Squids of the family Ommastrephidae are distributed worldwide, and the family includes many species of commercial importance. To investigate phylogenetic relationships among squid species of the family Ommastrephidae, partial nucleotide sequences of two mitochondrial gene loci (cytochrome c oxidase subunit I [1277bp] and 16S rRNA [443bp]) of 15 ommastrephid species and two outgroup species from the families Loliginidae and Enoploteuthidae were determined and used to construct parsimony and distance based phylogenetic trees. The molecular data provided several new phylogenetic inferences. The monophyletic status of three subfamilies (Illicinae, Todarodinae and Ommastrephinae) was well supported, although phylogenetic relationships between the subfamilies were not resolved. Inclusion of a problematic species, Ornithoteuthis volatilis, to Todarodinae was indicated. Within Todarodinae, the Japanese common squid Todarodes pacificus was observed to have much closer relationship to the species of the genus Nototodarus than to its congener (Todarodes filippovae). These results indicate that re-evaluation of several morphological key characters for ommastrephid taxonomy may be necessary.

  15. DNA hairpins promote temperature controlled cargo encapsulation in a truncated octahedral nanocage structure family

    Science.gov (United States)

    Franch, Oskar; Iacovelli, Federico; Falconi, Mattia; Juul, Sissel; Ottaviani, Alessio; Benvenuti, Claudia; Biocca, Silvia; Ho, Yi-Ping; Knudsen, Birgitta R.; Desideri, Alessandro

    2016-07-01

    In the present study we investigate the mechanism behind temperature controlled cargo uptake using a truncated octahedral DNA cage scaffold functionalized with one, two, three or four hairpin forming DNA strands inserted in one corner of the structure. This investigation was inspired by our previous demonstration of temperature controlled reversible encapsulation of the cargo enzyme, horseradish peroxidase, in the cage with four hairpin forming strands. However, in this previous study the mechanism of cargo uptake was not directly addressed (Juul, et al., Temperature-Controlled Encapsulation and Release of an Active Enzyme in the Cavity of a Self-Assembled DNA Nanocage, ACS Nano, 2013, 7, 9724-9734). In the present study we use a combination of molecular dynamics simulations and in vitro analyses to unravel the mechanism of cargo uptake in hairpin containing DNA cages. We find that two hairpin forming strands are necessary and sufficient to facilitate efficient cargo uptake, which argues against a full opening-closing of one corner of the structure being responsible for encapsulation. Molecular dynamics simulations were carried out to evaluate the atomistic motions responsible for encapsulation and showed that the two hairpin forming strands facilitated extension of at least one of the face surfaces of the cage scaffold, allowing entrance of the cargo protein into the cavity of the structure. Hence, the presented data demonstrate that cargo uptake does not involve a full opening of the structure. Rather, the uptake mechanism represents a feature of increased flexibility integrated in this nanocage structure upon the addition of at least two hairpin-forming strands.In the present study we investigate the mechanism behind temperature controlled cargo uptake using a truncated octahedral DNA cage scaffold functionalized with one, two, three or four hairpin forming DNA strands inserted in one corner of the structure. This investigation was inspired by our previous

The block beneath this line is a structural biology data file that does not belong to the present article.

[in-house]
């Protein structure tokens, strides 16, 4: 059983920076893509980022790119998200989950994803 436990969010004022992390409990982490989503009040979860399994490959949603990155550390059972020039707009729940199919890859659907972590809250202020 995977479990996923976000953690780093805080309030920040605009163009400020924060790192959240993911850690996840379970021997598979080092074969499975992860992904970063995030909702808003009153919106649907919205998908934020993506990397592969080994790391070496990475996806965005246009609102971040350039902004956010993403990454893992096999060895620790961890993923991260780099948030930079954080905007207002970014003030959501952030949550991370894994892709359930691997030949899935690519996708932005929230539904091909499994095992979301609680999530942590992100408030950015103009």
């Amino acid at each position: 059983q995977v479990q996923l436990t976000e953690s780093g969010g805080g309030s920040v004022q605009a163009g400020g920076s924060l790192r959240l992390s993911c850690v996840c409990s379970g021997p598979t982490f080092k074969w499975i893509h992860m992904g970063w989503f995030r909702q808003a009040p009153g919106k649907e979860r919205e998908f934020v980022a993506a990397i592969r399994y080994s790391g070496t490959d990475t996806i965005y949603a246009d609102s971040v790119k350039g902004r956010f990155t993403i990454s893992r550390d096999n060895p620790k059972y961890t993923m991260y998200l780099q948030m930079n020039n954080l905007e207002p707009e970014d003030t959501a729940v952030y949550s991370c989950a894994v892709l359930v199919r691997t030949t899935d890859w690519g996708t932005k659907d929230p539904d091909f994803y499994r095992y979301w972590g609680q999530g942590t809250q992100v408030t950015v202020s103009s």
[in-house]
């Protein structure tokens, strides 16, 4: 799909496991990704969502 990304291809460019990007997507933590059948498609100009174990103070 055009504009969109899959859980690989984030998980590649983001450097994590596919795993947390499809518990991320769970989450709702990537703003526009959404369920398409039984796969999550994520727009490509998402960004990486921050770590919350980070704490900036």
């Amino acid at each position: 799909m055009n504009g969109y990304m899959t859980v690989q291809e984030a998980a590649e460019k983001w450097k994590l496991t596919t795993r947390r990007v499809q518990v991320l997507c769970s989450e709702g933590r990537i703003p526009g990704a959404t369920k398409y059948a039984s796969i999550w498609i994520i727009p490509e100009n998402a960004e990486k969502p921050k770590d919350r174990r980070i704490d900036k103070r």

16. DNA

    Science.gov (United States)

    Stent, Gunther S.

    1970-01-01

    This history for molecular genetics and its explanation of DNA begins with an analysis of the Golden Jubilee essay papers, 1955. The paper ends stating that the higher nervous system is the one major frontier of biological inquiry which still offers some romance of research. (Author/VW)

  17. The tumorigenic diversity of the three PLAG family members is associated with different DNA binding capacities.

    Science.gov (United States)

    Hensen, Karen; Van Valckenborgh, Isabelle C C; Kas, Koen; Van de Ven, Wim J M; Voz, Marianne L

    2002-03-01

    Pleomorphic adenoma gene (PLAG) 1, the main translocation target in pleomorphic adenomas of the salivary glands, is a member of a new subfamily of zinc finger proteins comprising the tumor suppressor candidate PLAG-like1 (also called ZAC1 or lost on transformation 1) and PLAGL2. In this report, we show that NIH3T3 cells overexpressing PLAG1 or PLAGL2 display the typical markers of neoplastic transformation: (a) the cells lose cell-cell contact inhibition; (b) show anchorage-independent growth; and (c) are able to induce tumors in nude mice. In contrast, PLAGL1 has been shown to prevent the proliferation of tumor cells by inducing cell cycle arrest and apoptosis. This difference in function is also reflected in their DNA binding, as we show here that the three PLAG proteins, although highly homologous in their DNA-binding domain, bind different DNA sequences in a distinct fashion. Interestingly, the PLAG1- and PLAGL2-induced transformation is accompanied by a drastic up-regulation of insulin-like growth factor-II, which we prove is a target of PLAG1 and PLAGL2. This strongly suggests that the oncogenic capacity of PLAG1 and PLAGL2 is mediated at least partly by activating the insulin-like growth factor-II mitogenic pathway.

  18. Characterization of a Y-Family DNA Polymerase eta from the Eukaryotic Thermophile Alvinella pompejana

    Science.gov (United States)

    Kashiwagi, Sayo; Kuraoka, Isao; Fujiwara, Yoshie; Hitomi, Kenichi; Cheng, Quen J.; Fuss, Jill O.; Shin, David S.; Masutani, Chikahide; Tainer, John A.; Hanaoka, Fumio; Iwai, Shigenori